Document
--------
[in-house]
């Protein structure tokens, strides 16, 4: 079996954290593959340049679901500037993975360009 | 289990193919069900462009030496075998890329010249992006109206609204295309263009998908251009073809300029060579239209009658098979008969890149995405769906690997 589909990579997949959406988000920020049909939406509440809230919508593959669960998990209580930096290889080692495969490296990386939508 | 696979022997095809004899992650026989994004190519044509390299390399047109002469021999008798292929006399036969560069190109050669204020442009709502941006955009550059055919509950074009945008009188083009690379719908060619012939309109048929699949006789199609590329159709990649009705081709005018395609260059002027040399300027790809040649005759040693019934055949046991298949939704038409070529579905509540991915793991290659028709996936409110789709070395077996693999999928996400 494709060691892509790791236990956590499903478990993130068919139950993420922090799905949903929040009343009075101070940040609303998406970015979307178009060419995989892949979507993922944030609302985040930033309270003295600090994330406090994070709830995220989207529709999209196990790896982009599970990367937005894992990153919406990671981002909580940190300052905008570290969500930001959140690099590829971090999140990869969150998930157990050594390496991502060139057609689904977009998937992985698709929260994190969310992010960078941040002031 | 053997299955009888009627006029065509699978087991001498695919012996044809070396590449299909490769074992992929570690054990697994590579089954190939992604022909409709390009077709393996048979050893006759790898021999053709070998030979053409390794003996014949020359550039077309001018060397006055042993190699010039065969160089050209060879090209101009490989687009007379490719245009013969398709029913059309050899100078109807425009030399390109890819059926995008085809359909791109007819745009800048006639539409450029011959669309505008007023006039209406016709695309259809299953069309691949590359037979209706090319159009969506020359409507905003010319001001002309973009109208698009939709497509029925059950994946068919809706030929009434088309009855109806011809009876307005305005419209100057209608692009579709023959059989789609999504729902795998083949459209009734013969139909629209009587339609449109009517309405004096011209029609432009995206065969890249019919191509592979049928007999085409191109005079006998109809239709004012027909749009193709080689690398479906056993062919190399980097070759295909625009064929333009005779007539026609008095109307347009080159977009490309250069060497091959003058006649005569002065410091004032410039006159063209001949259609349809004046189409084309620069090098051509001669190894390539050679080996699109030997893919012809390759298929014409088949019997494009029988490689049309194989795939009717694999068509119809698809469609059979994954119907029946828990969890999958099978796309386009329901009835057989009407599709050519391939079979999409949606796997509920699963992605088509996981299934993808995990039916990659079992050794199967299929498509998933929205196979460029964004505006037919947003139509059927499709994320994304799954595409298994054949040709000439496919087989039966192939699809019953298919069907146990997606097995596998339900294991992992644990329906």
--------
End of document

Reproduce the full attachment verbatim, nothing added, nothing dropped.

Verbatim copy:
[in-house]
């Protein structure tokens, strides 16, 4: 079996954290593959340049679901500037993975360009 | 289990193919069900462009030496075998890329010249992006109206609204295309263009998908251009073809300029060579239209009658098979008969890149995405769906690997 589909990579997949959406988000920020049909939406509440809230919508593959669960998990209580930096290889080692495969490296990386939508 | 696979022997095809004899992650026989994004190519044509390299390399047109002469021999008798292929006399036969560069190109050669204020442009709502941006955009550059055919509950074009945008009188083009690379719908060619012939309109048929699949006789199609590329159709990649009705081709005018395609260059002027040399300027790809040649005759040693019934055949046991298949939704038409070529579905509540991915793991290659028709996936409110789709070395077996693999999928996400 494709060691892509790791236990956590499903478990993130068919139950993420922090799905949903929040009343009075101070940040609303998406970015979307178009060419995989892949979507993922944030609302985040930033309270003295600090994330406090994070709830995220989207529709999209196990790896982009599970990367937005894992990153919406990671981002909580940190300052905008570290969500930001959140690099590829971090999140990869969150998930157990050594390496991502060139057609689904977009998937992985698709929260994190969310992010960078941040002031 | 053997299955009888009627006029065509699978087991001498695919012996044809070396590449299909490769074992992929570690054990697994590579089954190939992604022909409709390009077709393996048979050893006759790898021999053709070998030979053409390794003996014949020359550039077309001018060397006055042993190699010039065969160089050209060879090209101009490989687009007379490719245009013969398709029913059309050899100078109807425009030399390109890819059926995008085809359909791109007819745009800048006639539409450029011959669309505008007023006039209406016709695309259809299953069309691949590359037979209706090319159009969506020359409507905003010319001001002309973009109208698009939709497509029925059950994946068919809706030929009434088309009855109806011809009876307005305005419209100057209608692009579709023959059989789609999504729902795998083949459209009734013969139909629209009587339609449109009517309405004096011209029609432009995206065969890249019919191509592979049928007999085409191109005079006998109809239709004012027909749009193709080689690398479906056993062919190399980097070759295909625009064929333009005779007539026609008095109307347009080159977009490309250069060497091959003058006649005569002065410091004032410039006159063209001949259609349809004046189409084309620069090098051509001669190894390539050679080996699109030997893919012809390759298929014409088949019997494009029988490689049309194989795939009717694999068509119809698809469609059979994954119907029946828990969890999958099978796309386009329901009835057989009407599709050519391939079979999409949606796997509920699963992605088509996981299934993808995990039916990659079992050794199967299929498509998933929205196979460029964004505006037919947003139509059927499709994320994304799954595409298994054949040709000439496919087989039966192939699809019953298919069907146990997606097995596998339900294991992992644990329906």